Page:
Wednesday, May 20, 2009

Convention center land purchase a step away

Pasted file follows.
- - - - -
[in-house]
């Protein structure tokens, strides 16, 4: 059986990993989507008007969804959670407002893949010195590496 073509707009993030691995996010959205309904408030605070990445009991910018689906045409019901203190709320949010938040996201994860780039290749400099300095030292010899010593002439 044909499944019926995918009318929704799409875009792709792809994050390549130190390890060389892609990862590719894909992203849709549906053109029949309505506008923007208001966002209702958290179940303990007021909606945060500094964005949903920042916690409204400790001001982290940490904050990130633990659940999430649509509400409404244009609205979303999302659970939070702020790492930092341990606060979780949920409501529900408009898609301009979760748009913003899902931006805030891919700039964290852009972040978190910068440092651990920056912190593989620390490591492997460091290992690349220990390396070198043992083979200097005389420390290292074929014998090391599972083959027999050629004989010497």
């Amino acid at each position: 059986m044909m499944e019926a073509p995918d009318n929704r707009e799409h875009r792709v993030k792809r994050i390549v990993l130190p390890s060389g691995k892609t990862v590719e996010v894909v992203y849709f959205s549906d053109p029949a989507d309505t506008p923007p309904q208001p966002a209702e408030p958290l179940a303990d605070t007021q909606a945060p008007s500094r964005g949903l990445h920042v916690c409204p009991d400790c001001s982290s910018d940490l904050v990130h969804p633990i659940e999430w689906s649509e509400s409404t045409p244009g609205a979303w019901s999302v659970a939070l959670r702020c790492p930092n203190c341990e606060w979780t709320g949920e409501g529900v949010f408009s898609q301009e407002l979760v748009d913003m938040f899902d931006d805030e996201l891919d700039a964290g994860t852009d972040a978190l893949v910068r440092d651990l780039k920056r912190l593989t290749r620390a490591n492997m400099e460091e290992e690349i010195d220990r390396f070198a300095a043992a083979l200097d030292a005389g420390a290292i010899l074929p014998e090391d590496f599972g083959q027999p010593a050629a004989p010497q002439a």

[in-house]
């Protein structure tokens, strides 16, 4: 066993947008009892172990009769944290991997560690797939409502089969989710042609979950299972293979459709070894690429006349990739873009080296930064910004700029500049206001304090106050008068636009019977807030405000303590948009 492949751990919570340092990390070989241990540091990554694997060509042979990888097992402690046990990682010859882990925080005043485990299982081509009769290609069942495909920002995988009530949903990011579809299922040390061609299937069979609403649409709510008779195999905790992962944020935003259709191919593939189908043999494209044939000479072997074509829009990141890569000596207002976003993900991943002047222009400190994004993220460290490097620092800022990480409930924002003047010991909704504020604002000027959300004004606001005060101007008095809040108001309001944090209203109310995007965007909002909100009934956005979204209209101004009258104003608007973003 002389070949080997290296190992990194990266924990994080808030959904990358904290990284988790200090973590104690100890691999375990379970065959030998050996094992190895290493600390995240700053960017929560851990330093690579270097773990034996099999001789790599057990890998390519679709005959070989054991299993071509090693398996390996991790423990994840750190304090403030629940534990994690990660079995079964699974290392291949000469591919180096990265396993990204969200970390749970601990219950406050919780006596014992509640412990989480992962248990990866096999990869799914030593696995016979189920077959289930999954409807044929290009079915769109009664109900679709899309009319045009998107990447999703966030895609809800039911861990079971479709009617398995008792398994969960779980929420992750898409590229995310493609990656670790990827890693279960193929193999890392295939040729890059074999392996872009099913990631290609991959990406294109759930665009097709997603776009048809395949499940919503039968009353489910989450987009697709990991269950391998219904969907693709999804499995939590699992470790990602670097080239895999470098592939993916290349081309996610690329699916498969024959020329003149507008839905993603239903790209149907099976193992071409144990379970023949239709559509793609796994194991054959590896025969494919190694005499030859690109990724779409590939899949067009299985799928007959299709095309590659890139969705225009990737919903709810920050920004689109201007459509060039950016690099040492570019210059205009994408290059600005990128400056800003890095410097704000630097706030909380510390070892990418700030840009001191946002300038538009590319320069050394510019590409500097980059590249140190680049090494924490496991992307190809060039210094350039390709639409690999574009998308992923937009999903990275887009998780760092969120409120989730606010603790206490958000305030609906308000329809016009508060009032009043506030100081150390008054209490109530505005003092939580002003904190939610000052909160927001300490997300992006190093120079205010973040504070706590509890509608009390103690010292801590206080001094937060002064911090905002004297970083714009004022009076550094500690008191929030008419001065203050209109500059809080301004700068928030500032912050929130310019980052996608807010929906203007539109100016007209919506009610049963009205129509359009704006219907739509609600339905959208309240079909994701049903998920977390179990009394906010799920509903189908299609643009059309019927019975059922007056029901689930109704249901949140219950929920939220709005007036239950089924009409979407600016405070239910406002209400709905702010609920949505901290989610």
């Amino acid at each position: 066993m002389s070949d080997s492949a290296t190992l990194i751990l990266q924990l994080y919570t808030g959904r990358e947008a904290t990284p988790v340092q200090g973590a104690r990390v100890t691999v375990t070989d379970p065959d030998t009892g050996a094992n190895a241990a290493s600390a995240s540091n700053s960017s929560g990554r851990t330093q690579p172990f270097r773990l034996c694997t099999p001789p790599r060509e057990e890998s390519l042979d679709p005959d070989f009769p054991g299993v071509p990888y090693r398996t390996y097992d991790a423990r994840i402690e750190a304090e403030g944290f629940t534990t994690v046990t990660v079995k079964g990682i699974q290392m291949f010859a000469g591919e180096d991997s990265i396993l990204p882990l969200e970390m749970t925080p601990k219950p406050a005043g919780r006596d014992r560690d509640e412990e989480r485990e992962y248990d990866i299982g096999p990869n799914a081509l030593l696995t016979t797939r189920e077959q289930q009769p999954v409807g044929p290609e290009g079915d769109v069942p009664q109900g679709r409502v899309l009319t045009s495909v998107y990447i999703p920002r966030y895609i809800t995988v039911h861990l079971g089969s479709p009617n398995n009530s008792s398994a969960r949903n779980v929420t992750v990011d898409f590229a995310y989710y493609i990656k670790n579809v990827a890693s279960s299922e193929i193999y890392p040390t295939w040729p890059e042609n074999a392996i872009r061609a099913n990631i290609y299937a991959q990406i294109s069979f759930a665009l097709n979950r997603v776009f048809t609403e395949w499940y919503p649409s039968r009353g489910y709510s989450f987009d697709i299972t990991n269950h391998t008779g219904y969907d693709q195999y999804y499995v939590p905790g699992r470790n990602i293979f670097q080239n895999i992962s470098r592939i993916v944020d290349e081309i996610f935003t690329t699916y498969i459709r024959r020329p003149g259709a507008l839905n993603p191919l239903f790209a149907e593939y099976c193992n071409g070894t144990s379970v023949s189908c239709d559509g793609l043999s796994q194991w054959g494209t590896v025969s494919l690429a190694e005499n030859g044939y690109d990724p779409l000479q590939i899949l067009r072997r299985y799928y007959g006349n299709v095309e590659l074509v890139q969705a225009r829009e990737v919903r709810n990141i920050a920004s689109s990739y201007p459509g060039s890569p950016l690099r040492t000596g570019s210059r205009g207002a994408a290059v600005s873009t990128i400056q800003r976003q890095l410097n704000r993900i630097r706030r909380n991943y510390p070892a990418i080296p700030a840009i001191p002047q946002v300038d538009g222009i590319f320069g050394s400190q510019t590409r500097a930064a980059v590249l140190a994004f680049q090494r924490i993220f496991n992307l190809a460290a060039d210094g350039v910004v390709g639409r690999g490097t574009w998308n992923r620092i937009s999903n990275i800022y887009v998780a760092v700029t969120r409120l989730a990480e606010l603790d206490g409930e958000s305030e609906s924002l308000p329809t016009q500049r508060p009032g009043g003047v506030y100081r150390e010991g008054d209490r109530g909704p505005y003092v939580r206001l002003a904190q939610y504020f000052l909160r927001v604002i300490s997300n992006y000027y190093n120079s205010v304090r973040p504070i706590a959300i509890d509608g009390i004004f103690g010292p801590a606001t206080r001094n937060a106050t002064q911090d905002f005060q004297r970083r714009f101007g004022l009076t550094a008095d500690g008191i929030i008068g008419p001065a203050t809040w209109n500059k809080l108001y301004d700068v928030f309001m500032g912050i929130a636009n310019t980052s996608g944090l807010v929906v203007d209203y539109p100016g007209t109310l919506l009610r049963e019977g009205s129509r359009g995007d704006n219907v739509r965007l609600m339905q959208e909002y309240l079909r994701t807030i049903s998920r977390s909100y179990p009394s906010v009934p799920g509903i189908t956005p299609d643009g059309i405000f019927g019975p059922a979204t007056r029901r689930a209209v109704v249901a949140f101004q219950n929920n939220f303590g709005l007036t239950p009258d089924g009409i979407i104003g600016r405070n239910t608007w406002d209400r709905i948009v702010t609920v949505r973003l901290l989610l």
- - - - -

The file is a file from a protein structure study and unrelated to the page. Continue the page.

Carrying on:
By Michael Cass • THE TENNESSEAN • May 20, 2009 Mayor Karl Dean's convention center plan took another important step Tuesday as the Metro Council showed strong interest in buying land for the project before knowing how it would pay for construction. The council voted 33-3 on the second of three required votes for a proposal to borrow $75 million to buy 15.87 acres south of Broadway. A final vote is expected June 2. "Tonight we stand on the brink of progress and moving forward," Councilman Sam Coleman of Antioch said before the vote. Dean's administration has said the city needs to start buying land now to get the convention center built by 2013, when three large meetings are booked. But the mayor doesn't plan to bring a construction-financing plan to the council for another few months. Councilman Robert Duvall, who represents another part of Antioch, said his constituents are overwhelmingly opposed to buying land before knowing how the city would pay for the facility. Duvall, Michael Craddock and Eric Crafton voted against acquiring the land; Emily Evans, Jason Holleman, Mike Jameson and Carter Todd abstained. Todd is a senior executive at Nashville-based Gaylord Entertainment, which operates Gaylord Opryland Resort & Convention Center here. The downtown convention center is expected to cost $595 million. Parking facilities would cost an additional $40 million. Metro plans to pay off its construction debt for those buildings with a series of taxes and fees aimed at tourists. A convention center hotel could cost an additional $300 million. The mix of public and private financing for that building is still being determined. Crafton tried to amend the land acquisition proposal to force the city to hold off on buying land until it has a guaranteed maximum price for construction of the convention hall. But Metro Finance Director Rich Riebeling said waiting for a guaranteed maximum price would set the project back six months. Crafton was more successful with an amendment calling for a "transparency Web site" detailing revenues for the project and expenses during the "pre-development" and land acquisition stages. The council approved that change, 35-4. Dean's administration and the Metro Development and Housing Agency, which is spearheading the convention center project, have until Aug. 1 to get the Web site up and running. The city has spent $9 million on pre-development activities such as architectural designs.

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